dehydration

[dee-hahy-drey-shuhn]
noun
1.
the act or process of dehydrating.
2.
an abnormal loss of water from the body, especially from illness or physical exertion.

Origin:
1850–55; dehydrate + -ion

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World English Dictionary
dehydrate (diːˈhaɪdreɪt, ˌdiːhaɪˈdreɪt)
 
vb
1.  to lose or cause to lose water; make or become anhydrous
2.  to lose or cause to lose hydrogen atoms and oxygen atoms in the proportions in which they occur in water, as in a chemical reaction
3.  to lose or deprive of water, as the body or tissues
 
dehy'dration
 
n
 
de'hydrator
 
n

Collins English Dictionary - Complete & Unabridged 10th Edition
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American Heritage
Medical Dictionary

dehydration de·hy·dra·tion (dē'hī-drā'shən)
n.

  1. Excessive loss of water from the body or from an organ or a body part, as occurs during illness or fluid deprivation.

  2. The process of removing water from a substance or compound.

The American Heritage® Stedman's Medical Dictionary
Copyright © 2002, 2001, 1995 by Houghton Mifflin Company. Published by Houghton Mifflin Company.
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American Heritage
Science Dictionary
dehydration   (dē'hī-drā'shən)  Pronunciation Key 
  1. The process of losing or removing water or moisture.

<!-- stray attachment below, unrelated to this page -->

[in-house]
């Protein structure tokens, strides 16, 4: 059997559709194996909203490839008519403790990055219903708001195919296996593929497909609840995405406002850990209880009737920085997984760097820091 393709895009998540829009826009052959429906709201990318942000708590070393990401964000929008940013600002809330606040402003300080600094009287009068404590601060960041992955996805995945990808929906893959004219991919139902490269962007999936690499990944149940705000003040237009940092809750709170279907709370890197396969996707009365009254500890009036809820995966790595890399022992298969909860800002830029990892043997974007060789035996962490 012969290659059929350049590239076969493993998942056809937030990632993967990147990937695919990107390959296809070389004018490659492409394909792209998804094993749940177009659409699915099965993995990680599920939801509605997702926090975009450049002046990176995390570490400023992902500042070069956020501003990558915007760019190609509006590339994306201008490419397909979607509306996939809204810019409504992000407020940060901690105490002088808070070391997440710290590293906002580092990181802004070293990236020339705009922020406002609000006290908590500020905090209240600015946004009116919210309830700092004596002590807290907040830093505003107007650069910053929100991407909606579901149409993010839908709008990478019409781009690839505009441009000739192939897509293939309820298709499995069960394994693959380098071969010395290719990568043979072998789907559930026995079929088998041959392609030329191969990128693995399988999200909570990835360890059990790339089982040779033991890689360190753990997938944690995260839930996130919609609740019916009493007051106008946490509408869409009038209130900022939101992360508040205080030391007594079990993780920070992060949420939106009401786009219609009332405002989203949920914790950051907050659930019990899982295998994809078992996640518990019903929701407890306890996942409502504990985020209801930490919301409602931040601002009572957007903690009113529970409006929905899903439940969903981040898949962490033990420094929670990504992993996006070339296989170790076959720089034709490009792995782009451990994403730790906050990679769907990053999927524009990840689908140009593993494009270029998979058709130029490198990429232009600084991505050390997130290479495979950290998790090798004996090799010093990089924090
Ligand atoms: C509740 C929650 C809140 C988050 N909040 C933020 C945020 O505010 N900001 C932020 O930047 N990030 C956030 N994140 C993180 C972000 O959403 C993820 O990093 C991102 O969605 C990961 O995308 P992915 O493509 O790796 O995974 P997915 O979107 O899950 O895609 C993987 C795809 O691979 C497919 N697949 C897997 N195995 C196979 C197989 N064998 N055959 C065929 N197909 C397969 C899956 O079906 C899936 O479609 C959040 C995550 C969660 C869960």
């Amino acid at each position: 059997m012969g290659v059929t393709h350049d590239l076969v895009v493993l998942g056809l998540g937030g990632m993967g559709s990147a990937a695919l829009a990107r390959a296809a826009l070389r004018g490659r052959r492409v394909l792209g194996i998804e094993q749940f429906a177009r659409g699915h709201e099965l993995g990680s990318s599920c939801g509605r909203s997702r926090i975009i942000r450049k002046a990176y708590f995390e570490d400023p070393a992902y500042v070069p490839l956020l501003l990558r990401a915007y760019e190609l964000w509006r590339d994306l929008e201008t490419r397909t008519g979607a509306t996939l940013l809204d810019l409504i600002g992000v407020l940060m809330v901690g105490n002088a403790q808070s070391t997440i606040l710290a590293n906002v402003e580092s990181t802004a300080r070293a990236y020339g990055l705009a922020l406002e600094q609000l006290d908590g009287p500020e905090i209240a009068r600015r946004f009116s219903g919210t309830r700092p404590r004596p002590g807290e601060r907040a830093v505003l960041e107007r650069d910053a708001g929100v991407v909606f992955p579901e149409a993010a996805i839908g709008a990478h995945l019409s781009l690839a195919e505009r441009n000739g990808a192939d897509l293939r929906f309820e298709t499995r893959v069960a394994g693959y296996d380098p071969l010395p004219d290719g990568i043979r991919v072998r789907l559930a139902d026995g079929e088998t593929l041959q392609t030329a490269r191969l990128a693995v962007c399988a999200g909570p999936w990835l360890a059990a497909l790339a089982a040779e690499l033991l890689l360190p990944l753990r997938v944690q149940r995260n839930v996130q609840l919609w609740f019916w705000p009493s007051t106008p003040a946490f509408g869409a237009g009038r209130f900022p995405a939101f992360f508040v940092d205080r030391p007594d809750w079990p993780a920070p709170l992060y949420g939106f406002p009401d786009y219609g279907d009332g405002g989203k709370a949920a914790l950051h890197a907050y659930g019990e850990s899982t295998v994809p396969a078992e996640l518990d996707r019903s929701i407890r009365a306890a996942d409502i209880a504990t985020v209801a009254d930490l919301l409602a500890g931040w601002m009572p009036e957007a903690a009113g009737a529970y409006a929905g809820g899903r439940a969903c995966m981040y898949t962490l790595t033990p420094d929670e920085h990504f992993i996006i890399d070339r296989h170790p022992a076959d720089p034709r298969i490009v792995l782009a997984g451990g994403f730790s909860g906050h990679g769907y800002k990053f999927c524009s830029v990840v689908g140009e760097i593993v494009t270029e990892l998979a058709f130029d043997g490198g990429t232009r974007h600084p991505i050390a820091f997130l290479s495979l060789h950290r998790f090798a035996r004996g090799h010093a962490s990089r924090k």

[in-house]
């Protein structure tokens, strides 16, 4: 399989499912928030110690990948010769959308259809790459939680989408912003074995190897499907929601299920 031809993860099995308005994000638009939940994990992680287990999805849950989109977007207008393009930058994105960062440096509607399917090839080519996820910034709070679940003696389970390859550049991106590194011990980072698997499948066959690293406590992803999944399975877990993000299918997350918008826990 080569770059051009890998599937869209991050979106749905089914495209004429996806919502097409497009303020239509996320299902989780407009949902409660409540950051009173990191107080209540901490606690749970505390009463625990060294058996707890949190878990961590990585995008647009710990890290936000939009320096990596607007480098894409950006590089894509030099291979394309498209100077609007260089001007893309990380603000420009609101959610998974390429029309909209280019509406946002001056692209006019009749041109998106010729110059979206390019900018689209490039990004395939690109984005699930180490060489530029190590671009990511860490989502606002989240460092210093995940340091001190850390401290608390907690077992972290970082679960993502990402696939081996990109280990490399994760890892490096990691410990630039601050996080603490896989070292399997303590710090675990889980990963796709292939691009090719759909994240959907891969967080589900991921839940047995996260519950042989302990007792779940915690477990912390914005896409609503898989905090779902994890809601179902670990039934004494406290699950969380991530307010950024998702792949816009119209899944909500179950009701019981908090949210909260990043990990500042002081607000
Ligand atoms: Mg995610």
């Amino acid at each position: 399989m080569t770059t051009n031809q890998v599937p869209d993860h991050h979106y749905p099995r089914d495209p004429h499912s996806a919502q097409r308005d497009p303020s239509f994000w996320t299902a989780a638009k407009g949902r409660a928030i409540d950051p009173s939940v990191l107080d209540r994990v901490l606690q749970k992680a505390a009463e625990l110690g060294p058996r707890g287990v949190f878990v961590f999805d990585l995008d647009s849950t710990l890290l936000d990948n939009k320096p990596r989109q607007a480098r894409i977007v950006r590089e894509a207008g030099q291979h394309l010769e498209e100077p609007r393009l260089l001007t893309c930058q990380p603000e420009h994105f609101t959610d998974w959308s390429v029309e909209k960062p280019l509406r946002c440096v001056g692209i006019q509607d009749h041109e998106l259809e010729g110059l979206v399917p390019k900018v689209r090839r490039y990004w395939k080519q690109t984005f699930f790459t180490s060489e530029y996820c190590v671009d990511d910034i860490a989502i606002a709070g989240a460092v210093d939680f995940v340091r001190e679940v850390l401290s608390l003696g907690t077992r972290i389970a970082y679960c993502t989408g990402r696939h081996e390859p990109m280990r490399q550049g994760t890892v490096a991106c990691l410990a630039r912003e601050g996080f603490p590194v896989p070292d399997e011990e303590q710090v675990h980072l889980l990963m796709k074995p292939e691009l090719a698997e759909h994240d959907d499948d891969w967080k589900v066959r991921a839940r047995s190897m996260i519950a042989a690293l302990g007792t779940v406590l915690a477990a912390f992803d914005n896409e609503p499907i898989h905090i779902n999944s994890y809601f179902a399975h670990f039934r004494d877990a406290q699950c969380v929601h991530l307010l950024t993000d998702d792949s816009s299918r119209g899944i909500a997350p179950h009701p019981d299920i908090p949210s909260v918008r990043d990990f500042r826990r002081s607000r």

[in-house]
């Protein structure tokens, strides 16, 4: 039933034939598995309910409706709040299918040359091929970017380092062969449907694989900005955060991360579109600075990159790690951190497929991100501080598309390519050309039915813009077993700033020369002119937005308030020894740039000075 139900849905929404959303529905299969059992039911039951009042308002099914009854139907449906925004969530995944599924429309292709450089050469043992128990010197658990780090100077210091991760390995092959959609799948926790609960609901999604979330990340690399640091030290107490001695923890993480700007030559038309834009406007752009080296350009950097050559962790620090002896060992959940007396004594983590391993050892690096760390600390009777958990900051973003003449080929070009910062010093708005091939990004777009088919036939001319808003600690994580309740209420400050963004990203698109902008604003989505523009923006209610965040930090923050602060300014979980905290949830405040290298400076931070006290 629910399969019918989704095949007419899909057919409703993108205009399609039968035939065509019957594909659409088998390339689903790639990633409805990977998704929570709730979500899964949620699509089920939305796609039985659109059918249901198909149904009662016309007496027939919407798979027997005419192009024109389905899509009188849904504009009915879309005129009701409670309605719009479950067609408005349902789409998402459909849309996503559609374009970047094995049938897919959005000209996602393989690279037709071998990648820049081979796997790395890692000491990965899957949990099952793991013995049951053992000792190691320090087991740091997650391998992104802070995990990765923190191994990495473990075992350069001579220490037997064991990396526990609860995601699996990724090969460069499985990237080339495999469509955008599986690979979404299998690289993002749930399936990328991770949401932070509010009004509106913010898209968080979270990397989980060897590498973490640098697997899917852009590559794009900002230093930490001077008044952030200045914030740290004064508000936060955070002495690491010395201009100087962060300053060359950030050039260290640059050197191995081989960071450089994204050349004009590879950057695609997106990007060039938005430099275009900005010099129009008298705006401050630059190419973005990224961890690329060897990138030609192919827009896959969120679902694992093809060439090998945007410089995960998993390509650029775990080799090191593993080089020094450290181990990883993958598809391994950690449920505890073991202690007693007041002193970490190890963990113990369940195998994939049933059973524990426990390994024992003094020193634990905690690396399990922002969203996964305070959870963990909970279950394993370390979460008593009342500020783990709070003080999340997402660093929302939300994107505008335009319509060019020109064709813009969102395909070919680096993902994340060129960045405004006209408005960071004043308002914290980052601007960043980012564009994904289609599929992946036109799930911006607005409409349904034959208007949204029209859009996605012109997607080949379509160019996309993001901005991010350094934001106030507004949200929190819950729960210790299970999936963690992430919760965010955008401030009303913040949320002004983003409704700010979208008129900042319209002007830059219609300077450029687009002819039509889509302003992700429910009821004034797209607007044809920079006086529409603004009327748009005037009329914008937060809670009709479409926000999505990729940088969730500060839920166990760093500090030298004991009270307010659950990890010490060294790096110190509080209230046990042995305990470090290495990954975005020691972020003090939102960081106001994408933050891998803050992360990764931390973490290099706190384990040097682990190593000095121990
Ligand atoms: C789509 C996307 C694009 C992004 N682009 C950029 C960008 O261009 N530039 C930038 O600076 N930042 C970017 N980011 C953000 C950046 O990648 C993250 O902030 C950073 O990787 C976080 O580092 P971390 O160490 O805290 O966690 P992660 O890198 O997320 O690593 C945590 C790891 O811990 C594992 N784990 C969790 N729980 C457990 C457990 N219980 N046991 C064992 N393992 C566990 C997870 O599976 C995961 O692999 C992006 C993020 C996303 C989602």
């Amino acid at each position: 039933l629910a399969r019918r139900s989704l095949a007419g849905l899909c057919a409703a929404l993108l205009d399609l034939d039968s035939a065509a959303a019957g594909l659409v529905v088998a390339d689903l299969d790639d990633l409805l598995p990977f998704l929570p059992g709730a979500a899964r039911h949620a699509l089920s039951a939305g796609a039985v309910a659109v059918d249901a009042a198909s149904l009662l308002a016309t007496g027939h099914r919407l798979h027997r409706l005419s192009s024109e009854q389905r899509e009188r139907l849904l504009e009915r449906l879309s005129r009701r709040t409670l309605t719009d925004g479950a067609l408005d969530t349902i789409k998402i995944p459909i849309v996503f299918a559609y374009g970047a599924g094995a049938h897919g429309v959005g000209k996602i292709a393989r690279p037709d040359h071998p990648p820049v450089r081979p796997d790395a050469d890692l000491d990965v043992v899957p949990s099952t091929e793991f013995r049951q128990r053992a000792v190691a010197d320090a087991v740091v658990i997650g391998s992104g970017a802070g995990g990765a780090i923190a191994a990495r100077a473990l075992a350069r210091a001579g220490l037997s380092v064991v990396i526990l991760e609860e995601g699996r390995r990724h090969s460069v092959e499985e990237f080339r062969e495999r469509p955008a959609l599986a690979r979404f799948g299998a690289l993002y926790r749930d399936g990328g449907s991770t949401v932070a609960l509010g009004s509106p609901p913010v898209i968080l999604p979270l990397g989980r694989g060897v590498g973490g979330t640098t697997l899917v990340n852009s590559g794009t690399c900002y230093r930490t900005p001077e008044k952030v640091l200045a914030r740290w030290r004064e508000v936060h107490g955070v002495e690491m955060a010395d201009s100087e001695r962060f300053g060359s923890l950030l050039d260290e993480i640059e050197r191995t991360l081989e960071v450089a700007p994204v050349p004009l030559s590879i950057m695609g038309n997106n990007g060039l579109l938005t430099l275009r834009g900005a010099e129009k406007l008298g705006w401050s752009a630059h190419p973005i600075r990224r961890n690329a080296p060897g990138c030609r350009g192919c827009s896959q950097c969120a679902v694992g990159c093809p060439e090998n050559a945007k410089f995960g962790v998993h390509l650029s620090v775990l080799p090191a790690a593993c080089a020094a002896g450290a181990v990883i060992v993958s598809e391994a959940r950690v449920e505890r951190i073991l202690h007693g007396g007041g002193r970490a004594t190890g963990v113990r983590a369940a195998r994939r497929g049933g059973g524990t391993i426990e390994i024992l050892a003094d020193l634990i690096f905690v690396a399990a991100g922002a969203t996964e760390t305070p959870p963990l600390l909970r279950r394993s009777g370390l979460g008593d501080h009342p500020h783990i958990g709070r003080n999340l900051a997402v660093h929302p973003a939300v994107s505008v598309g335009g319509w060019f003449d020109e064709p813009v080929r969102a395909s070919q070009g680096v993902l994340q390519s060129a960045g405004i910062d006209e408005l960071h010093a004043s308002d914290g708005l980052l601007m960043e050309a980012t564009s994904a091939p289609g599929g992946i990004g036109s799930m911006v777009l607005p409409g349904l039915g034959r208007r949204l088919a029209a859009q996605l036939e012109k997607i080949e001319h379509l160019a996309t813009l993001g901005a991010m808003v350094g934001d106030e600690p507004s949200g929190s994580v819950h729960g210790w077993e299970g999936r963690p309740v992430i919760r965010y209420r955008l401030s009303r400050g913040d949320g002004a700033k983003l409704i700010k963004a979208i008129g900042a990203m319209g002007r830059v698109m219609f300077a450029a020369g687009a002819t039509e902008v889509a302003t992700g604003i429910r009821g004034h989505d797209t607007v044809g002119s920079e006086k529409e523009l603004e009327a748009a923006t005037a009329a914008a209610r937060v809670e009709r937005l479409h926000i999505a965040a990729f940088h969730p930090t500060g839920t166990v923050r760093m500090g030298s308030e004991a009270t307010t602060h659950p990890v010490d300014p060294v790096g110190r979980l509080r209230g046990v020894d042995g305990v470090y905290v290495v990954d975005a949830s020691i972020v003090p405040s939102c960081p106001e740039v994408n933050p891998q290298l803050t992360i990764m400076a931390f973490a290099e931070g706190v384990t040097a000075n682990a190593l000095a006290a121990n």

2. A condition caused by the excessive loss of water from the body, which causes a rise in blood sodium levels. Since dehydration is most often caused by excessive sweating, vomiting, or diarrhea, water loss is usually accompanied by a deficiency of electrolytes. If untreated, severe dehydration can lead to shock.


The American Heritage® Science Dictionary
Copyright © 2002. Published by Houghton Mifflin. All rights reserved.
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American Heritage
Cultural Dictionary

dehydration definition


The removal of water; in chemistry, the loss of two hydrogen atoms for every oxygen atom (see H<sub>8</sub>O).

The American Heritage® New Dictionary of Cultural Literacy, Third Edition
Copyright © 2005 by Houghton Mifflin Company.
Published by Houghton Mifflin Company. All rights reserved.
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Example sentences
Dehydration means your body does not have as much water and fluids as it should.
For many people, a feeling of thirst only becomes apparent after significant
  dehydration.
Delusions were setting in because of dehydration and hypothermia.
For example, alcohol inhibits antidiuretic hormone, which leads to excessive
  urination and dehydration.
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